We’ve all spent a lot of time indoors this year and it seems like many of us are retreating back inside again. While there is plenty of arty activity available online, most of us are completely over Zoom right now. As we’re trying to keep away from our screens, why not use the time to get your arts and crafts on? It’s the perfect opportunity to try something new and, as we’re all at home, why not try your hand playing with textiles? We’re here to present you with seven female textiles to serve you some inspiration!
Selby Hurst Inglefield @selbi_hi
A graduate of London’s prestigious Central St Martins’, Selby’s work uses the rug punching technique to make these gorgeous works that are both artwork and rug. Made up of dreamy colours, nudes and cats, what’s not to love?!
Samar Hejazi @samarhejazi
Samar Hejazi’s work is inspired by her Palestinian roots. Using needle and thread to connect to her heritage, her pieces are like a love letter to the tradition of Palestinian tatreez (Palestinian embroidery). Why not make like Samar and use this time to connect with your roots?!
Tammy Kanat @tammykanat
Australian artist Tammy Kanat turned to textiles after a career as a jewellery designer. Her large woven works are both meditative and beautiful, and great inspo for a project that will brighten up your home office.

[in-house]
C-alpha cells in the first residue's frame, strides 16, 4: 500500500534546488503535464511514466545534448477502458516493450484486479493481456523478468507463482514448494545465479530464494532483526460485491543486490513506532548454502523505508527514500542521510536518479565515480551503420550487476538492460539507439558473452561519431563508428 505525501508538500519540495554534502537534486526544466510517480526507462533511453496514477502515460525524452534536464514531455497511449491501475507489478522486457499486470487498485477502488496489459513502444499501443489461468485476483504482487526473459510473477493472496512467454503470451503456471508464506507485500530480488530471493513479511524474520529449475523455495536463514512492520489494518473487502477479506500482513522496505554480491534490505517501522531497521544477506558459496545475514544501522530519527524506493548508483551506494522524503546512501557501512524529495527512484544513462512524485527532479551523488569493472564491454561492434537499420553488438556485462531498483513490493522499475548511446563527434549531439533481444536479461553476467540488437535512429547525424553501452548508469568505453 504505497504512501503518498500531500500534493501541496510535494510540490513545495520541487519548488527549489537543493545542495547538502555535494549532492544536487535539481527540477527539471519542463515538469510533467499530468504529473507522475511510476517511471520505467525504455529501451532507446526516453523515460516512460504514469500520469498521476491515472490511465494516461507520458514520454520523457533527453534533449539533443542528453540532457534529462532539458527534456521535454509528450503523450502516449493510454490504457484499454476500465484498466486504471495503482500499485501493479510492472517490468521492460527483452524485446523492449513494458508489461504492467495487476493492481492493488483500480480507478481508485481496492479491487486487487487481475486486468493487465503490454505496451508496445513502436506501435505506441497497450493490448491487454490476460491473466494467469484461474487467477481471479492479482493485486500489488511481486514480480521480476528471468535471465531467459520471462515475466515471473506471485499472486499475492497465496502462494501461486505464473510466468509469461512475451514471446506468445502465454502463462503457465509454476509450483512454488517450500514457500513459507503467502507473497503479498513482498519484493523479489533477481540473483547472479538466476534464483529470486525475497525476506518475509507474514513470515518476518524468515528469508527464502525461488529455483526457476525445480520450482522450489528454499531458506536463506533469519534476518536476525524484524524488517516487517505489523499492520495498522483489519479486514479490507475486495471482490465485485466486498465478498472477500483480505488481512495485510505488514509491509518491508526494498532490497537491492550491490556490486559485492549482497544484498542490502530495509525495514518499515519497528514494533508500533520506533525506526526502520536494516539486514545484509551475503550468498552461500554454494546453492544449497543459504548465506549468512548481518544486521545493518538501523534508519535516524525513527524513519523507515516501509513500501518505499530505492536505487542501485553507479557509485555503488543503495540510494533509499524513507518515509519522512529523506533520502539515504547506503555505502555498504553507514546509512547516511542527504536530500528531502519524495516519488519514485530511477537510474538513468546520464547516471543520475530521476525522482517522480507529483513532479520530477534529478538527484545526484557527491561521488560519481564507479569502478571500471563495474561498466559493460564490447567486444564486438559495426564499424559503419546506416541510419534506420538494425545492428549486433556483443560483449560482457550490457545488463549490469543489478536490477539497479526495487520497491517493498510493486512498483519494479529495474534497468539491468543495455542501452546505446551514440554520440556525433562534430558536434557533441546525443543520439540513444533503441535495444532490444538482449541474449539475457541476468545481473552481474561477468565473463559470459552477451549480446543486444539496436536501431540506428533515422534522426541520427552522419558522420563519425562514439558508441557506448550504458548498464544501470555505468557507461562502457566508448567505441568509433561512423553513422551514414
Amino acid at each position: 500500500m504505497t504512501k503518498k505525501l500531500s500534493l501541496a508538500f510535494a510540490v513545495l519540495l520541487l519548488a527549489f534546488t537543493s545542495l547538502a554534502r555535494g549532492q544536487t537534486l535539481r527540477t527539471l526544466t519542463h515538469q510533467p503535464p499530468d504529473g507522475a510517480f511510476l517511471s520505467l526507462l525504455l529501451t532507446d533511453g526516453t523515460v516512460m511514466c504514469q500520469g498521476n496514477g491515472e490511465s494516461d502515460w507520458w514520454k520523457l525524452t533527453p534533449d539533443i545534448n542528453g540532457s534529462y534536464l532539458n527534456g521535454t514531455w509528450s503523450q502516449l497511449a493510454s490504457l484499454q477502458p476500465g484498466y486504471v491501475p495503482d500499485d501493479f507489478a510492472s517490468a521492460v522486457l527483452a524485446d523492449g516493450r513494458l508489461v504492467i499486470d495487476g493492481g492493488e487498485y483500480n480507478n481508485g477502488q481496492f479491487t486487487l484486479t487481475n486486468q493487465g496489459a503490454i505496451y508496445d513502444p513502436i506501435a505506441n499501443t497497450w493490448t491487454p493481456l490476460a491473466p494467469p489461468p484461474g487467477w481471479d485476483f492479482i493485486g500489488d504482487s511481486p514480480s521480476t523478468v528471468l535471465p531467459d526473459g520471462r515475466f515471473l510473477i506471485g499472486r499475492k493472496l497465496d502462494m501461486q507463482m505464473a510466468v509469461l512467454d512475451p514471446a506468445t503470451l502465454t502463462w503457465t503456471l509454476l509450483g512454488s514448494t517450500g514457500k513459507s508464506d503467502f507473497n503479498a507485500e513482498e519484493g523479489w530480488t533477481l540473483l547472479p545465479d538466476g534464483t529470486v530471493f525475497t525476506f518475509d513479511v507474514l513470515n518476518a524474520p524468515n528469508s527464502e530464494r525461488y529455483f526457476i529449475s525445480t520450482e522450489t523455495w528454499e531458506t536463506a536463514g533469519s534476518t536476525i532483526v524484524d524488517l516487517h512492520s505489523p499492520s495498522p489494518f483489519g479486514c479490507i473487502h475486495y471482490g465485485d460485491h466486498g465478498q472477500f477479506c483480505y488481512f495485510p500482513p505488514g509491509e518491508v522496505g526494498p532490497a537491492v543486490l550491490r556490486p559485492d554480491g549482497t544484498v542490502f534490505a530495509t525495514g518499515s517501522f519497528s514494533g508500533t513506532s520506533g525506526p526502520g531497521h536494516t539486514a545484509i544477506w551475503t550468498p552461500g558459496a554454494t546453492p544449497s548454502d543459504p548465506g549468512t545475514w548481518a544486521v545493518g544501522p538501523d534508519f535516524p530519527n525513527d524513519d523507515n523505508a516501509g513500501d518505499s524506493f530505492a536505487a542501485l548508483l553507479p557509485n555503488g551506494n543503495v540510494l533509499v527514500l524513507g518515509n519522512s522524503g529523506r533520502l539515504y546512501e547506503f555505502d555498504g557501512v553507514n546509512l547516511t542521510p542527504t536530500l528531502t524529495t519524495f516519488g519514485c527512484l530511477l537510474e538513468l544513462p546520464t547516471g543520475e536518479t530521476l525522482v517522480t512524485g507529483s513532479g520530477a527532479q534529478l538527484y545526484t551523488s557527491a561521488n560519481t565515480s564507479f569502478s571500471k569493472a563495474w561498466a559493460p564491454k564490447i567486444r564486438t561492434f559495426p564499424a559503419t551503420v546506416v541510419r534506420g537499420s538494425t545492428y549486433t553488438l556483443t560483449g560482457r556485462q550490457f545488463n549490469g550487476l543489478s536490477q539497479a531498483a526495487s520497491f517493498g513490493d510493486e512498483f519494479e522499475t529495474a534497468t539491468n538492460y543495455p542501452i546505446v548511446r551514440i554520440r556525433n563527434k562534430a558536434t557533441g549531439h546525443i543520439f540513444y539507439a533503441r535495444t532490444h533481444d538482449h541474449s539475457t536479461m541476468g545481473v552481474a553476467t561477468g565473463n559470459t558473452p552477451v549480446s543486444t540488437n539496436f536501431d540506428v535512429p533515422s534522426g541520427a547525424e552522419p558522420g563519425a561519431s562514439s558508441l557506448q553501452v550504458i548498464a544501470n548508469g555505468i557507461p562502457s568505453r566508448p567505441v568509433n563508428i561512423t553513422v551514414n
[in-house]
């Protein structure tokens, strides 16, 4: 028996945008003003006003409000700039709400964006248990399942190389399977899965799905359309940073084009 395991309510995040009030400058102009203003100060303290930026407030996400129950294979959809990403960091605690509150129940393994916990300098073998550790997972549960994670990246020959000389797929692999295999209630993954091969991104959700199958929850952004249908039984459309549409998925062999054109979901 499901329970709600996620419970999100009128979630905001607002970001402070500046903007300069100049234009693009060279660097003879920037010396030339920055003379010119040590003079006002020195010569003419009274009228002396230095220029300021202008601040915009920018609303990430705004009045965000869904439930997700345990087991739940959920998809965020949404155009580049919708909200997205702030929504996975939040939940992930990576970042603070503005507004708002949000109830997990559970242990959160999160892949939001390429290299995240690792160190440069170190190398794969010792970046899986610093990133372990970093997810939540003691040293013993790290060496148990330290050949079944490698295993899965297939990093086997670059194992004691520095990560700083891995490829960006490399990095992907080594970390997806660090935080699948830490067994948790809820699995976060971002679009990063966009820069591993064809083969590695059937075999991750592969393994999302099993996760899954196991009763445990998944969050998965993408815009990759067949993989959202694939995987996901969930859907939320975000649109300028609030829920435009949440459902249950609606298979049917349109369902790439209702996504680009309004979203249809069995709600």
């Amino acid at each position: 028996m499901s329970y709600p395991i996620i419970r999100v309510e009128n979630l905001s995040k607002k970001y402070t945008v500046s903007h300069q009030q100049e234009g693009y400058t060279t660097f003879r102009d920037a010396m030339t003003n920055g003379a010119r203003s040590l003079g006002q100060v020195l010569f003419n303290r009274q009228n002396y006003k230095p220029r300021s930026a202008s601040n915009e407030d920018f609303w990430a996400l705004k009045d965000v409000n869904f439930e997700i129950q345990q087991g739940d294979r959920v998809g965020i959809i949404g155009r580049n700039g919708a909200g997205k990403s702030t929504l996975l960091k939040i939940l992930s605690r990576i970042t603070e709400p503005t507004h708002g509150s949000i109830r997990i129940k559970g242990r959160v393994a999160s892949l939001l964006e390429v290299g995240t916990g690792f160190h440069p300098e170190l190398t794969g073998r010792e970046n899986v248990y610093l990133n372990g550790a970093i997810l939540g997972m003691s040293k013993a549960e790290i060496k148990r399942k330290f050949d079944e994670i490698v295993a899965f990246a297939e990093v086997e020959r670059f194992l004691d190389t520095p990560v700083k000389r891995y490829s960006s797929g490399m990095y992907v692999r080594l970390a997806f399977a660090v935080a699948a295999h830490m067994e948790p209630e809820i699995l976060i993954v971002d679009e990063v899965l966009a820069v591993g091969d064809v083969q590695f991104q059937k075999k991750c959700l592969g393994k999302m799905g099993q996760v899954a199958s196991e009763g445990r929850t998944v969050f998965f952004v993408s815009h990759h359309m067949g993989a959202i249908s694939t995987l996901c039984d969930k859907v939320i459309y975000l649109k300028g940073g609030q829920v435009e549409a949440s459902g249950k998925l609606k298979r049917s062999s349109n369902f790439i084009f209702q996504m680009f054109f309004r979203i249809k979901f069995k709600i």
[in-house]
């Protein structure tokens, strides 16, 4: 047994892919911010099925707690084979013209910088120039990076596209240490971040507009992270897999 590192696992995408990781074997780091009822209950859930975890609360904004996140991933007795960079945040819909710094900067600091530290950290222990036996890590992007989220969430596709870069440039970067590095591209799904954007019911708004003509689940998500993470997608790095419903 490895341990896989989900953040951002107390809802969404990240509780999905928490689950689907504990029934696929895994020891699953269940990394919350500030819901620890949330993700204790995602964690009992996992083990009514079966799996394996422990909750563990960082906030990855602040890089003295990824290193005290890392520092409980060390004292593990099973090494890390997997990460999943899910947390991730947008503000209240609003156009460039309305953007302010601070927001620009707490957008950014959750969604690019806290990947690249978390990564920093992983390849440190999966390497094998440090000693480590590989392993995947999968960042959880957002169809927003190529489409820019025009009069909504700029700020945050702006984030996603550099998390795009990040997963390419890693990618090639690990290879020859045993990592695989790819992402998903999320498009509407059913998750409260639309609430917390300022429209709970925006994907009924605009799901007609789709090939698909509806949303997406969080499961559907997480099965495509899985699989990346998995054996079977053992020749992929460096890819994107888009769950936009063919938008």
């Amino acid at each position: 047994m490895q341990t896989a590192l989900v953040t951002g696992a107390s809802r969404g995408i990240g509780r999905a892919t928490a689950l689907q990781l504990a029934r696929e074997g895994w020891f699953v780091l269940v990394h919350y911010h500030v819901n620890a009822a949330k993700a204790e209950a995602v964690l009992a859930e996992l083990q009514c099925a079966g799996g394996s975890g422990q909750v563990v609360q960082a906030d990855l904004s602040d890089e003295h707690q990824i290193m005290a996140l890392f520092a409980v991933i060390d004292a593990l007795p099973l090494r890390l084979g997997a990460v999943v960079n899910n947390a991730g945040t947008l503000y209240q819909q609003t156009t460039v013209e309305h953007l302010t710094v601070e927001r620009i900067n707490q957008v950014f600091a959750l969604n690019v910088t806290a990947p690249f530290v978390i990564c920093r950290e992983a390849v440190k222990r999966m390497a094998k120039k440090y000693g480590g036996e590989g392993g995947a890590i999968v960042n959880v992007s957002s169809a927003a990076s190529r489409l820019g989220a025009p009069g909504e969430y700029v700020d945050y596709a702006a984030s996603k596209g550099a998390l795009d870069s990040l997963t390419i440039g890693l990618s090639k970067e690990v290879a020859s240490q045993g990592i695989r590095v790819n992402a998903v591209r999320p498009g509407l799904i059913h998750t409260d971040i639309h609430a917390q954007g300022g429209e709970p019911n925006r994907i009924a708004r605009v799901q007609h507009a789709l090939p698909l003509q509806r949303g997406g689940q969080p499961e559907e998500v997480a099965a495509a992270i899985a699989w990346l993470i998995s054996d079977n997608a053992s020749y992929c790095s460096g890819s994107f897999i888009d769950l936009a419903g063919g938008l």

Billie Zangewa uses the technique of applique to document everyday life. Using silk to make the mundane beautiful, her works are like paintings in fabric.
Nada Elkalaawy @nadakalaawy
British-Egyptian artist Nada Elkalaawy is predominantly a painter, but she also transforms her stunning paintings into tapestries. So, just because you’re more of a photographer, sculptor or draughtswoman, doesn’t mean that you can’t turn your hand to a needle and thread! Why not use the time indoors to recreate a painting into a textile masterpiece?
Faith Ringgold @faithringgold
Faith Ringgold is famous for her quilts, and now that winter is almost here, it is the perfect time to get quilting! Faith first started sewing with the help of her mom, and sewing is the great activity to work on as families. You can also use your work to draw attention to causes you care about, with Faith’s work commenting on race, underrepresentation and politics.
Bea Bonafini @beabonafini
Bea Bonafini is multi-discipline artist, but she probably best known for textiles. Her work is socially engaged and is inspired by confrontation in human relationships, ritual processes and notions of the sensual and visceral, often replacing paint with fabric. Now is the perfect time to experiment with different artistic mediums!
Text Lizzy Vartanian